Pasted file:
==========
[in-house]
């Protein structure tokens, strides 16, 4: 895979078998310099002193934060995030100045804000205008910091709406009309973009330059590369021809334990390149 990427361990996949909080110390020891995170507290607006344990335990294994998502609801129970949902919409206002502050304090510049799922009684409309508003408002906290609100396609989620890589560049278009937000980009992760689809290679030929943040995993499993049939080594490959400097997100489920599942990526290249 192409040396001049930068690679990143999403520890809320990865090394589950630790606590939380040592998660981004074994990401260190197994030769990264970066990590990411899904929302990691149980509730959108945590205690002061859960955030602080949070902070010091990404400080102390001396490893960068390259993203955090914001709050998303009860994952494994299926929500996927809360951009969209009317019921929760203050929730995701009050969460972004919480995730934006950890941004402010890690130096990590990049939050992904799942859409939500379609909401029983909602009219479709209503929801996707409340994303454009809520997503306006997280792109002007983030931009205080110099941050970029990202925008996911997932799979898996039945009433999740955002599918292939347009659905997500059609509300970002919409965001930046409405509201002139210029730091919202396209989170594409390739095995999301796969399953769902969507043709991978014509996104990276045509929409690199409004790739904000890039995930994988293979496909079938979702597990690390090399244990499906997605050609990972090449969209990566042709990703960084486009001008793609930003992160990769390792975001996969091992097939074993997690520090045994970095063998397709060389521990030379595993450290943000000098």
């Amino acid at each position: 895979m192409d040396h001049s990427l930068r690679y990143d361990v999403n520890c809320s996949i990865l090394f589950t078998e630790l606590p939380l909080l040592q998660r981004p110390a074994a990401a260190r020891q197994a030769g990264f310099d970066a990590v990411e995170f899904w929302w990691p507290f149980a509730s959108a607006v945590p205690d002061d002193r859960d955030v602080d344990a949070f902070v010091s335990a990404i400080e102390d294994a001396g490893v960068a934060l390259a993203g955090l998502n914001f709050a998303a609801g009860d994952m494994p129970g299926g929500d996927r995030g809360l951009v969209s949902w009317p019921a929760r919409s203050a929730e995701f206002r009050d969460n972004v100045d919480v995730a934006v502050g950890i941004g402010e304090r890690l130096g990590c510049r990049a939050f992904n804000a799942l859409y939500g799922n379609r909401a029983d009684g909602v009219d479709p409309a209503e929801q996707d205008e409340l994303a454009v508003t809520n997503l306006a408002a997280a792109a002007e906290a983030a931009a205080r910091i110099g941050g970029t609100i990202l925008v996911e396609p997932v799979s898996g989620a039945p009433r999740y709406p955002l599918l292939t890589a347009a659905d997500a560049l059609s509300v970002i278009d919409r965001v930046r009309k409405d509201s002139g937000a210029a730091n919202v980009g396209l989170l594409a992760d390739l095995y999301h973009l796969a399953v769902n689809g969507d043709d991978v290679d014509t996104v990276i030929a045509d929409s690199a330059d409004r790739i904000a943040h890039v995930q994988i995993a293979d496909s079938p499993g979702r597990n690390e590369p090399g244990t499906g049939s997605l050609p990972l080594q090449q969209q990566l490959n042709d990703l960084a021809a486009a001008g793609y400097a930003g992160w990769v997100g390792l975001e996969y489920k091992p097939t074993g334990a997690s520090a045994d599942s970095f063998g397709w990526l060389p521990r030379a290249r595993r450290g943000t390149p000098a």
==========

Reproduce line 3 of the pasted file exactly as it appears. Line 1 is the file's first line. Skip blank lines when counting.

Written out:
């Amino acid at each position: 895979m192409d040396h001049s990427l930068r690679y990143d361990v999403n520890c809320s996949i990865l090394f589950t078998e630790l606590p939380l909080l040592q998660r981004p110390a074994a990401a260190r020891q197994a030769g990264f310099d970066a990590v990411e995170f899904w929302w990691p507290f149980a509730s959108a607006v945590p205690d002061d002193r859960d955030v602080d344990a949070f902070v010091s335990a990404i400080e102390d294994a001396g490893v960068a934060l390259a993203g955090l998502n914001f709050a998303a609801g009860d994952m494994p129970g299926g929500d996927r995030g809360l951009v969209s949902w009317p019921a929760r919409s203050a929730e995701f206002r009050d969460n972004v100045d919480v995730a934006v502050g950890i941004g402010e304090r890690l130096g990590c510049r990049a939050f992904n804000a799942l859409y939500g799922n379609r909401a029983d009684g909602v009219d479709p409309a209503e929801q996707d205008e409340l994303a454009v508003t809520n997503l306006a408002a997280a792109a002007e906290a983030a931009a205080r910091i110099g941050g970029t609100i990202l925008v996911e396609p997932v799979s898996g989620a039945p009433r999740y709406p955002l599918l292939t890589a347009a659905d997500a560049l059609s509300v970002i278009d919409r965001v930046r009309k409405d509201s002139g937000a210029a730091n919202v980009g396209l989170l594409a992760d390739l095995y999301h973009l796969a399953v769902n689809g969507d043709d991978v290679d014509t996104v990276i030929a045509d929409s690199a330059d409004r790739i904000a943040h890039v995930q994988i995993a293979d496909s079938p499993g979702r597990n690390e590369p090399g244990t499906g049939s997605l050609p990972l080594q090449q969209q990566l490959n042709d990703l960084a021809a486009a001008g793609y400097a930003g992160w990769v997100g390792l975001e996969y489920k091992p097939t074993g334990a997690s520090a045994d599942s970095f063998g397709w990526l060389p521990r030379a290249r595993r450290g943000t390149p000098a």